Store Music In The Cloud With Apple’s iCloud
Today, Apple has made iCloud, first announced at an event this past June, available through their mobile operating system update iOS 5. Instead of synching information between a desktop computer and Apple mobile devices like the iPad and iPhone, users can use Apple’s cloud to store media like music, photos, and apps.
Apple first revolutionized the music industry with their iTunes Store in 2003, and music fans began widespread adopting the MP3 as the new medium to own music. But as digital music has gained in sophistication, fans have begun turning to streaming platforms like Spotify and Rdio, where large catalogs of songs can be streamed free (with restrictions) or unlimited for relatively small monthly subscriptions.
But while the iTunes Store has grown to be the largest music retailer in the U.S., Apple has been painstakingly negotiating deals with record labels to push their iTunes product forward. In June, Apple showed the first signs of their labor: iTunes Match, a kind of musical plug-in for iCloud.
ICloud is a free service for iOS users. It backs up 5 gigabytes worth of media (music, movies, apps, books) that was purchased in iTunes or the App Store and makes updates to each of your devices in real-time via the cloud. If you purchased all your music from the iTunes Store and its under 5 gigabytes (well over a thousand songs), you may have no need for iTunes Match.
If you’ve been illegally downloading music or digitally archiving your CD or vinyl collection, iTunes Match might be a pretty good bet.
Here’s how iTunes Match will work. For $25 a year, Apple will store all your music in the cloud, and, like iCloud, sync it between all your Apple devices. That includes all music that you’ve bought legally from the iTunes Store as well as any other music files that iTunes can create a “match” for in your library. For these files – obtained legally or illegally – Match will create high-quality versions in the cloud. Many people have called this “legalizing piracy,” though the record labels signed the deals and will share in the revenue.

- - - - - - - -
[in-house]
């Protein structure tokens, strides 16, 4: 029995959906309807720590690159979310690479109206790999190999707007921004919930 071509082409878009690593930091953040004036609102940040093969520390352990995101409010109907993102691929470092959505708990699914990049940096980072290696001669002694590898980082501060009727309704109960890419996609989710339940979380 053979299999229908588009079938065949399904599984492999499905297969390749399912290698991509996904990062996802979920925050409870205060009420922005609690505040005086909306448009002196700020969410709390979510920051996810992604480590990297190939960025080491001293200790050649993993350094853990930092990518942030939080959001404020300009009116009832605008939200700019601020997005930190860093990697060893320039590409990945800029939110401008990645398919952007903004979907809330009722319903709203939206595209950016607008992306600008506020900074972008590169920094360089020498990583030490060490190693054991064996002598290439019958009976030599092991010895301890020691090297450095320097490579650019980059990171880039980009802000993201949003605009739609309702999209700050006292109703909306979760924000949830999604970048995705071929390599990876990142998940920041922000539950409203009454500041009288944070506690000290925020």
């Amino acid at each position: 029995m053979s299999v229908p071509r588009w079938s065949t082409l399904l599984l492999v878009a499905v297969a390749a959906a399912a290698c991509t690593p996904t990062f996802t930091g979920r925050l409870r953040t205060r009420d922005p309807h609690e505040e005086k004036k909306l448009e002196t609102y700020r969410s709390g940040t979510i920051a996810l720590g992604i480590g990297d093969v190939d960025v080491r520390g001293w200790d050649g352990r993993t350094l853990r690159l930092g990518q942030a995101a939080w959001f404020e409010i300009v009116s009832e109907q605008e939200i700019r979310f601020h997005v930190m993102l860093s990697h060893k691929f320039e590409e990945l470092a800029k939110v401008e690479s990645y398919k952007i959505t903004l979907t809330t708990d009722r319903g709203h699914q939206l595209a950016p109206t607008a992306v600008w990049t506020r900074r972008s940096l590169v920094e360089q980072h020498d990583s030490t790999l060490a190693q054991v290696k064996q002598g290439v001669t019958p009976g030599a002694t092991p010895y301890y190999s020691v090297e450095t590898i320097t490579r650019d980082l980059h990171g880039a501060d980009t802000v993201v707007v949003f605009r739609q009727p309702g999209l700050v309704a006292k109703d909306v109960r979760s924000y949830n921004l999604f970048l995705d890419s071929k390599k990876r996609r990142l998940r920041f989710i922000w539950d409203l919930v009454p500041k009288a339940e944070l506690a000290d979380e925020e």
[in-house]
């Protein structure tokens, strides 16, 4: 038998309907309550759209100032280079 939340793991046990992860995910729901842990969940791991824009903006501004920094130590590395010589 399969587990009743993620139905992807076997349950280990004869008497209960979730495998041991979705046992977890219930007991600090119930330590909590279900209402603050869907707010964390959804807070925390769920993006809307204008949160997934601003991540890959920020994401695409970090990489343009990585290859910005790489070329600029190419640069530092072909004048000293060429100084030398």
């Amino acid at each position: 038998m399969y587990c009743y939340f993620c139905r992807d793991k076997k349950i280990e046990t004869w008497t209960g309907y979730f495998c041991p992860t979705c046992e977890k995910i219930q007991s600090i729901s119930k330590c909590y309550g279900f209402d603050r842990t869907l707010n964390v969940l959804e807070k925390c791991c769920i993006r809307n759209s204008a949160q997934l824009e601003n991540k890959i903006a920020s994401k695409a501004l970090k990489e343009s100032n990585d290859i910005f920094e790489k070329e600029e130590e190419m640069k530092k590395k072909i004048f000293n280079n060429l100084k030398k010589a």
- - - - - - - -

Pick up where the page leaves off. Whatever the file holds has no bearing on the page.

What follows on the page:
Unfortunately, there’s one catch. iTunes Match isn’t quite ready yet for today’s Apple product launches, which along with iCloud and iOS 5 include the new iPhone 4S. It seems that Apple engineers are having a trickier time than they’d hoped figuring out the intricacies and overlaps of music industry catalogs.
Other updates in iOS 5 include the Siri voice recognition tool, a new messaging system called iMessage, and deep Twitter integration. The iPhone 4S, which will be available on Friday, has a faster processor and an 8-megapixel camera.
Will users shell out 25 bucks a year to have their libraries “matched,” or opt to have all the music under the sun for less than 10 bucks a month? Both options sound pretty to me.